Peter and Betty Gregory

At a mile from their nearest neighbor, Peter and Betty Gregory are far removed from civilization when visiting their property in Shushan, NY. Located in a natural bowl near the foothills of Vermont, the 116 acre expanse of land has been in the Gregory family for 65 years, though only under the management of Peter and Betty since 1966. Throughout the property runs a mile-long tributary of the Battenkill River, which intermittently dries up over the summer, but always provides charming scenery. The property also consists of open fields, wooded areas, and an old farmhouse, which was originally built around 1860. Though the farmhouse has since been remodeled for modern conveniences, the Gregory’s continue to depend on a wood stove and fireplace for heat, as well as kerosene lamps and a generator for light. Because of the opportunity for a primitive lifestyle in Shushan, Peter and Betty still consider their property to be a “mental and physical health resort,” and thoroughly enjoy managing their Huckleberry Hill: Apiary & Tree Farm.

Named for the many huckleberry and blueberry bushes on the property, Huckleberry Hill is certified through the New York Tree Farm Program and managed for its timber resources, wildlife, and as a recreational family investment. What were open fields in 1941 are now home to white ash, red oak, chestnut oak, sugar maple, white pine, and birch trees, which are managed for their timber value. With the help of forester friends including John Hastings, Ron Cadieux, and Steve Warne, the Gregory’s are able to skillfully manage their property, culling the UGS (unacceptable growing stock) from the population, which allows the AGS (acceptable growing stock) to flourish.

In contrast to the tree farm, the apiary portion of Huckleberry Hill is more of a hobby in the Gregory family. With bee hives at the Gregory’s permanent residence in Burnt Hills, NY, as well as on the forest property in Shushan, Peter, Betty and family have a continuous, personal supply of honey. However, they do have some competition. Black bears in the area are also attracted to the honey and have even managed to defy the 5 foot solar-powered electric fence enclosing the bee hives. Nevertheless, the Gregory’s have learned to cope with the thefts and continue to maintain their property to benefit the native wildlife.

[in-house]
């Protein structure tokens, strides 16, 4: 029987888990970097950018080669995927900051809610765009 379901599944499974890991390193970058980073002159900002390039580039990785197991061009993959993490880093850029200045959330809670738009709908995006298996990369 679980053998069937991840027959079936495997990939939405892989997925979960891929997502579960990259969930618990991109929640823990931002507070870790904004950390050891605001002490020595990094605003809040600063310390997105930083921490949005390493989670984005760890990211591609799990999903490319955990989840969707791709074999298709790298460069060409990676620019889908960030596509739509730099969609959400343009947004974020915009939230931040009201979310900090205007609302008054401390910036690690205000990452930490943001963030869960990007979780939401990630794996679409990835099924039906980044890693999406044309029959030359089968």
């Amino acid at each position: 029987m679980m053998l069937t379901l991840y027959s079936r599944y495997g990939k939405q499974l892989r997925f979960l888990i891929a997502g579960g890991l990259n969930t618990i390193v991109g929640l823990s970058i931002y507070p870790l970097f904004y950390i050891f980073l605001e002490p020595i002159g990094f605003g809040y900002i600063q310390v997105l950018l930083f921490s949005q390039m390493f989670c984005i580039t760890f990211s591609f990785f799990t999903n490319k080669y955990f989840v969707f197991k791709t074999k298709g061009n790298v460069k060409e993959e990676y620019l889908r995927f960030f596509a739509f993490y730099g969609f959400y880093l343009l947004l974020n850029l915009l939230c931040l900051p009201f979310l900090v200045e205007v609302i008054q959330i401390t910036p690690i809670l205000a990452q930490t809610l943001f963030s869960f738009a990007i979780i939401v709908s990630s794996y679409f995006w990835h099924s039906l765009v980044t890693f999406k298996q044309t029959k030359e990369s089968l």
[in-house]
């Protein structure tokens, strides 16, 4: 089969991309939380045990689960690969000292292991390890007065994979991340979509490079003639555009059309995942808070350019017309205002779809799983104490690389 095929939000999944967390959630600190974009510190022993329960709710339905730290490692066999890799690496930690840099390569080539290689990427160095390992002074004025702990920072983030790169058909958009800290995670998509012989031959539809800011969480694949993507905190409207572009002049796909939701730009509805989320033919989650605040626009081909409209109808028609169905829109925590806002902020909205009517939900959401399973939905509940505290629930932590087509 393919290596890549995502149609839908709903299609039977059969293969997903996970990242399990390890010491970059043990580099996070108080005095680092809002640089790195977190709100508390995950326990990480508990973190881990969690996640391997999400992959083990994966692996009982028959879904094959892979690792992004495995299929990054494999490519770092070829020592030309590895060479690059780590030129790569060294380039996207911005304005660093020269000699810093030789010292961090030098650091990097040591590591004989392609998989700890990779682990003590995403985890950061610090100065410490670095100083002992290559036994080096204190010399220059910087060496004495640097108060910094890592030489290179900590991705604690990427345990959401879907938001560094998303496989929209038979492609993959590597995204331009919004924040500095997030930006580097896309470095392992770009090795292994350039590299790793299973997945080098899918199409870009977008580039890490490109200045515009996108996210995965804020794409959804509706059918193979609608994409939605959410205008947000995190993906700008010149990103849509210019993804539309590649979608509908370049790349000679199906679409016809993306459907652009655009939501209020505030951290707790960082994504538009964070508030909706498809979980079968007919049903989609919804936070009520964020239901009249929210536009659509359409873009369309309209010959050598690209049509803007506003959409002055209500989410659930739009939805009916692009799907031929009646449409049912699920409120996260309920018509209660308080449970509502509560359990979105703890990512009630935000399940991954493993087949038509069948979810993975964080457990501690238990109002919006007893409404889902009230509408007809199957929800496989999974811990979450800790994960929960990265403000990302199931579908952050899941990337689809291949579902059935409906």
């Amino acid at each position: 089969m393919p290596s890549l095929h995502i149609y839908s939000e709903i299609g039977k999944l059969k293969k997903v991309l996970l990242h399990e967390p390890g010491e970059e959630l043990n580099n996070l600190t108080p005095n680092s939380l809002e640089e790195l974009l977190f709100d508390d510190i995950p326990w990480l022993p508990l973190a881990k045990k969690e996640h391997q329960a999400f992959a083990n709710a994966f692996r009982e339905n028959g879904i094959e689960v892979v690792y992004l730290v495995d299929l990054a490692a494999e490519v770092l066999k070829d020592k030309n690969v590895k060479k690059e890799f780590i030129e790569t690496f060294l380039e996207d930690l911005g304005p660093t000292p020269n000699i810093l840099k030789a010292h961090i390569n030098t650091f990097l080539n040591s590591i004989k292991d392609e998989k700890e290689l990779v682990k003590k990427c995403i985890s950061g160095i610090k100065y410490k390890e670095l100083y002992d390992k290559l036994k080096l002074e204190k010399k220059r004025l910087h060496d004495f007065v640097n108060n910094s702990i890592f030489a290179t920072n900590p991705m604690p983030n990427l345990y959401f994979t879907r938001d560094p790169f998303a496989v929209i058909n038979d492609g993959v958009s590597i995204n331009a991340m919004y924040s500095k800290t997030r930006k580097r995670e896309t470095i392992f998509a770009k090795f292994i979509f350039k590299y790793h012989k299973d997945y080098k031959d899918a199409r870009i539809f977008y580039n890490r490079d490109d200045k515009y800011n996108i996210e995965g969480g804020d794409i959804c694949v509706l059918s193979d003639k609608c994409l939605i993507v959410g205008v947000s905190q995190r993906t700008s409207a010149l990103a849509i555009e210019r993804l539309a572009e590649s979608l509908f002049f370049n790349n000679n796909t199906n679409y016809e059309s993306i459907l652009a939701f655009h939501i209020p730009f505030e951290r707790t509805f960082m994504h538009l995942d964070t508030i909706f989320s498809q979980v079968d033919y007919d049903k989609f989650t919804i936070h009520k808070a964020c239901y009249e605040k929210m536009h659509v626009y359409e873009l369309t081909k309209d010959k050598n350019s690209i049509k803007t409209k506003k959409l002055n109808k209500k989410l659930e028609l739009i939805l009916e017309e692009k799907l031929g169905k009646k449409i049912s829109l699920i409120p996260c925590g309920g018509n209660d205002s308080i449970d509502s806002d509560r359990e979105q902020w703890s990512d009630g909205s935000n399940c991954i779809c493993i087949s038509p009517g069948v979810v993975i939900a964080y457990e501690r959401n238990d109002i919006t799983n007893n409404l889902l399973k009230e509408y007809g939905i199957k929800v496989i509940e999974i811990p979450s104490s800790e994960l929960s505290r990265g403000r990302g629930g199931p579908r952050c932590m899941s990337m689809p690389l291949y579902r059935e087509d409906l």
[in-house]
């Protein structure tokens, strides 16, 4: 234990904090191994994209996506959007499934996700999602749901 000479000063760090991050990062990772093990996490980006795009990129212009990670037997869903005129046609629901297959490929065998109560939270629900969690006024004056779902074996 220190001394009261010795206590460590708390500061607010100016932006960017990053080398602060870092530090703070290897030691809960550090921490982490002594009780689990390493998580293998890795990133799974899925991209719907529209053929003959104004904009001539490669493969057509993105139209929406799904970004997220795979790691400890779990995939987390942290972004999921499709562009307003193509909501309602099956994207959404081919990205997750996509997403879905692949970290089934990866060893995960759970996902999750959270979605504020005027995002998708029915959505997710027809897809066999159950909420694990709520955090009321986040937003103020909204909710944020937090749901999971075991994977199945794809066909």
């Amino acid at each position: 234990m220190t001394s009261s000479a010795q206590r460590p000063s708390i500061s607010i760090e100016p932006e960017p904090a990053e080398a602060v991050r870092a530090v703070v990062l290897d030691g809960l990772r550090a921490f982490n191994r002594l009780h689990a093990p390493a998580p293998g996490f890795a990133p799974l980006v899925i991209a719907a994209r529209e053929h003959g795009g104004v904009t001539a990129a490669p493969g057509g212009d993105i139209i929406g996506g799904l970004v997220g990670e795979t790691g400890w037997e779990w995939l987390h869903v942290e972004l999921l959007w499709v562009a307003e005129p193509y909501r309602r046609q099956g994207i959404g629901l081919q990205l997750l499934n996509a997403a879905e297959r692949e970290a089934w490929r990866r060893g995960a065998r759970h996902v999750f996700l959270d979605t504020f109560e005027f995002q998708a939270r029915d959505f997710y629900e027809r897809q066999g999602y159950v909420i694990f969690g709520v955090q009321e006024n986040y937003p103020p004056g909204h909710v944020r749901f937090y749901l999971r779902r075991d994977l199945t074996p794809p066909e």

While the honey-stealing bears present an obstacle to the apiary, the entire property must battle other aspects of nature, as well. As Peter stated, the property has seen “all of the plagues that you can imagine at one time or another,” including gypsy moths, ice storms, and a high deer population. In the late 1950’s, a recommended arsenic-based herbicide was used to thin a 10-acre natural white pine stand. The result was a “flashback” which caused the deaths of adjacent trees, whose roots were interconnected with those that had been treated. Though the tree loss was unfortunate, the forest stand managed to rebound, demonstrating its resilience.

The preservation of the wildlife in the area and the improvement of the natural resources are the prime concerns of the Gregory’s. The New York Forest Owners Association has helped them learn about their concerns and interests. As long time members of NYFOA’s Southeast Adirondack chapter (SAC), Betty and Peter have gained much experience through their involvement with other people and during chapter activities. Peter, a former chair and co-chair of the SAC chapter, is a proponent of safety first, especially courses which teach chainsaw safety. Betty, the membership chair, is also a community volunteer, and, together with her husband, received a special recognition award from NYFOA this past February. In addition to NYFOA, the Gregory’s are members of the Society of American Foresters and the Beekeepers Association.

With their combined experience, Peter and Betty have managed to accomplish many projects with the help of friends and family. A woods road and trail network has been developed, in addition to the planting of wildlife shrubs throughout the land. They have also planted and raised some varieties of old fashioned apple trees on the property. As an annual project, the open fields are mown to benefit those wildlife species that depend on open, early successional habitats.

Though there is always something to do at Huckleberry Hill, after a few days the Gregory’s “appreciate the return to the comforts of civilization”. While there are always tasks to be completed, family and friends can also hike, observe wildlife, cross country ski, snowshoe, hunt or relax when they visit. With five sons, their wives, and nine grandchildren, Peter and Betty hope to keep Huckleberry Hill in the family for generations to come. Their sons have grown to appreciate the land more now that they’re older and also look forward to keeping it in the family. Cutting down a sheared white pine each December to serve as a Christmas tree and having a favorite rock on the property are just a few of the enjoyable activities and memories Huckleberry Hill provides.


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